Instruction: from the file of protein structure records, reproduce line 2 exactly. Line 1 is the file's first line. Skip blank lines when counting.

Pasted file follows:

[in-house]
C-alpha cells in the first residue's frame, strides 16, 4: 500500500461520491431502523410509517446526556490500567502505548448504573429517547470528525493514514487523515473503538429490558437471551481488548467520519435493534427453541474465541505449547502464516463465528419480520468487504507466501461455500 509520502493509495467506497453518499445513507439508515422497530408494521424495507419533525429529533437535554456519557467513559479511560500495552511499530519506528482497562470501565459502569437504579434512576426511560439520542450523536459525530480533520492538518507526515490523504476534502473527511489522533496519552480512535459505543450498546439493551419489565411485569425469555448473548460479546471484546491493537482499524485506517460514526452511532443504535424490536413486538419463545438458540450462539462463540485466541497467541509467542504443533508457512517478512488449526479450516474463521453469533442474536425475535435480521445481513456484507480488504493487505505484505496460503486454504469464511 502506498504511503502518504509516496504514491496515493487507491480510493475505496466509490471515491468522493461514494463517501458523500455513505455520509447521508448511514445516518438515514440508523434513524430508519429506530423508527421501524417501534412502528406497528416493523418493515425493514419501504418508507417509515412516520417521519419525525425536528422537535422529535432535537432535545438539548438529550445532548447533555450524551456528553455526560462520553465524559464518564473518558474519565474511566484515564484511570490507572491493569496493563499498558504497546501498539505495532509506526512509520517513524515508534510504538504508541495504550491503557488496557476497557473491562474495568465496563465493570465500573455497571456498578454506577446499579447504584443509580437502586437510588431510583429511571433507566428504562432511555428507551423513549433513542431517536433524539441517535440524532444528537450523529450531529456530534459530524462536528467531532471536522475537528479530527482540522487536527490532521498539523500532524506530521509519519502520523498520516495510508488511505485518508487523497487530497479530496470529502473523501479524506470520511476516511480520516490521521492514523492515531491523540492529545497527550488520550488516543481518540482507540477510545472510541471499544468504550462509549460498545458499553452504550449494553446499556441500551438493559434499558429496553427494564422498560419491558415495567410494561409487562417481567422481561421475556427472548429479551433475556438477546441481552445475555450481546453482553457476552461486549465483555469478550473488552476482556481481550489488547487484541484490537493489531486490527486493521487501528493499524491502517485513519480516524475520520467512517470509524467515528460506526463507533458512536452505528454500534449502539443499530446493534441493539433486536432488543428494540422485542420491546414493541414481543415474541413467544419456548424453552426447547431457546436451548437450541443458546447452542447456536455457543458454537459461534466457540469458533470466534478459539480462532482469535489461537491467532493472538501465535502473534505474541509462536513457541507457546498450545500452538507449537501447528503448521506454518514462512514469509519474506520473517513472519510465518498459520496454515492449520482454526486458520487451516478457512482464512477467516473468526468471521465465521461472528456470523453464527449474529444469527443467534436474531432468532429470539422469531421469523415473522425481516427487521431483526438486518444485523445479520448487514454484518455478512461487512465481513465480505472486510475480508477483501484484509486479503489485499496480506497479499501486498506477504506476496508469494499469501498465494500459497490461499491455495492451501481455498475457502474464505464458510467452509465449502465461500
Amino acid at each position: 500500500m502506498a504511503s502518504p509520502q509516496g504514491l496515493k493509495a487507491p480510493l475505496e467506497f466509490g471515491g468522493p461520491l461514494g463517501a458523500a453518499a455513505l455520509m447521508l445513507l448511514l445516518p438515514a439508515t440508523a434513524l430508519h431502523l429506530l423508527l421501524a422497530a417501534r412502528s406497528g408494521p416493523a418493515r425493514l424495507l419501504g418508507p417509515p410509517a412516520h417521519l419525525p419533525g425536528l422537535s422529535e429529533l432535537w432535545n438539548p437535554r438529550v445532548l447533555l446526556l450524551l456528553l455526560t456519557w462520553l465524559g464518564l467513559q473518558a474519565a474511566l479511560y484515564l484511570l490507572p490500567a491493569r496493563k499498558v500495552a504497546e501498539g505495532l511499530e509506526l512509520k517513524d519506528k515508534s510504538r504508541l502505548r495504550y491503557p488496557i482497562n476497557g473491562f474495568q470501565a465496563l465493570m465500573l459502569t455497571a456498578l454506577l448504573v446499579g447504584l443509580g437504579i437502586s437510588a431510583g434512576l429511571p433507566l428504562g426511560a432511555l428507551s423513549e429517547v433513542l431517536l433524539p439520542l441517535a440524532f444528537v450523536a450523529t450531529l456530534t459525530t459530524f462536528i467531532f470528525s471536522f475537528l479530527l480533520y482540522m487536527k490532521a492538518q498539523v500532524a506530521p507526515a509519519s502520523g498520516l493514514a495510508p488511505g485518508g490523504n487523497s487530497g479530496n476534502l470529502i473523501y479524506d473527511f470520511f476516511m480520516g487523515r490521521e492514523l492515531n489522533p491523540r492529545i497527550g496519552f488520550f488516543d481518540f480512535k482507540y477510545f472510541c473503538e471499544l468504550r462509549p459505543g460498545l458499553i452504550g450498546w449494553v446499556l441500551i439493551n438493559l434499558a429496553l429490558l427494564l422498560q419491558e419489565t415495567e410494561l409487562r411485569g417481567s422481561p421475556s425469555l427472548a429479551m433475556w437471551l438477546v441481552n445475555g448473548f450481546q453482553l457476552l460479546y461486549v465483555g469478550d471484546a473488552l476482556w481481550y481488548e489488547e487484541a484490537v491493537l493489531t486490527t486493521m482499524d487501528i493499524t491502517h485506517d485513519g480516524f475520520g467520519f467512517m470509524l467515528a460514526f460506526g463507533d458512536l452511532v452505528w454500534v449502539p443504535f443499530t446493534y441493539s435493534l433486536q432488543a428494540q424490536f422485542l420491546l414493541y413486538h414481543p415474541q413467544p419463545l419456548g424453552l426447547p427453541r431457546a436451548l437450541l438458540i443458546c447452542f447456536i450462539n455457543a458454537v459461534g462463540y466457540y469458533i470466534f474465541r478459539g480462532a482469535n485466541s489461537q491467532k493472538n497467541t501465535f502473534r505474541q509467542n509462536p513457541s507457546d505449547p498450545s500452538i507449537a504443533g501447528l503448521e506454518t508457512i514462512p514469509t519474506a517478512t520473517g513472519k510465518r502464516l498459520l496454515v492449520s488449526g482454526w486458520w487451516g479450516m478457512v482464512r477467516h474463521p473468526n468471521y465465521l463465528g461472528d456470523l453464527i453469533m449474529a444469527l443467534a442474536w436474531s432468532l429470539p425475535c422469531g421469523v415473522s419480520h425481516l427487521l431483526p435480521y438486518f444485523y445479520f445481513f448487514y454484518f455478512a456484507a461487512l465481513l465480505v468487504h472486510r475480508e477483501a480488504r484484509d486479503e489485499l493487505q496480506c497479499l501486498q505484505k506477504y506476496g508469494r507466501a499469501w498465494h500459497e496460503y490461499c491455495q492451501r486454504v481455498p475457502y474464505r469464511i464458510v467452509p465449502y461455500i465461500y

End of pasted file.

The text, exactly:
C-alpha cells in the first residue's frame, strides 16, 4: 500500500461520491431502523410509517446526556490500567502505548448504573429517547470528525493514514487523515473503538429490558437471551481488548467520519435493534427453541474465541505449547502464516463465528419480520468487504507466501461455500 509520502493509495467506497453518499445513507439508515422497530408494521424495507419533525429529533437535554456519557467513559479511560500495552511499530519506528482497562470501565459502569437504579434512576426511560439520542450523536459525530480533520492538518507526515490523504476534502473527511489522533496519552480512535459505543450498546439493551419489565411485569425469555448473548460479546471484546491493537482499524485506517460514526452511532443504535424490536413486538419463545438458540450462539462463540485466541497467541509467542504443533508457512517478512488449526479450516474463521453469533442474536425475535435480521445481513456484507480488504493487505505484505496460503486454504469464511 502506498504511503502518504509516496504514491496515493487507491480510493475505496466509490471515491468522493461514494463517501458523500455513505455520509447521508448511514445516518438515514440508523434513524430508519429506530423508527421501524417501534412502528406497528416493523418493515425493514419501504418508507417509515412516520417521519419525525425536528422537535422529535432535537432535545438539548438529550445532548447533555450524551456528553455526560462520553465524559464518564473518558474519565474511566484515564484511570490507572491493569496493563499498558504497546501498539505495532509506526512509520517513524515508534510504538504508541495504550491503557488496557476497557473491562474495568465496563465493570465500573455497571456498578454506577446499579447504584443509580437502586437510588431510583429511571433507566428504562432511555428507551423513549433513542431517536433524539441517535440524532444528537450523529450531529456530534459530524462536528467531532471536522475537528479530527482540522487536527490532521498539523500532524506530521509519519502520523498520516495510508488511505485518508487523497487530497479530496470529502473523501479524506470520511476516511480520516490521521492514523492515531491523540492529545497527550488520550488516543481518540482507540477510545472510541471499544468504550462509549460498545458499553452504550449494553446499556441500551438493559434499558429496553427494564422498560419491558415495567410494561409487562417481567422481561421475556427472548429479551433475556438477546441481552445475555450481546453482553457476552461486549465483555469478550473488552476482556481481550489488547487484541484490537493489531486490527486493521487501528493499524491502517485513519480516524475520520467512517470509524467515528460506526463507533458512536452505528454500534449502539443499530446493534441493539433486536432488543428494540422485542420491546414493541414481543415474541413467544419456548424453552426447547431457546436451548437450541443458546447452542447456536455457543458454537459461534466457540469458533470466534478459539480462532482469535489461537491467532493472538501465535502473534505474541509462536513457541507457546498450545500452538507449537501447528503448521506454518514462512514469509519474506520473517513472519510465518498459520496454515492449520482454526486458520487451516478457512482464512477467516473468526468471521465465521461472528456470523453464527449474529444469527443467534436474531432468532429470539422469531421469523415473522425481516427487521431483526438486518444485523445479520448487514454484518455478512461487512465481513465480505472486510475480508477483501484484509486479503489485499496480506497479499501486498506477504506476496508469494499469501498465494500459497490461499491455495492451501481455498475457502474464505464458510467452509465449502465461500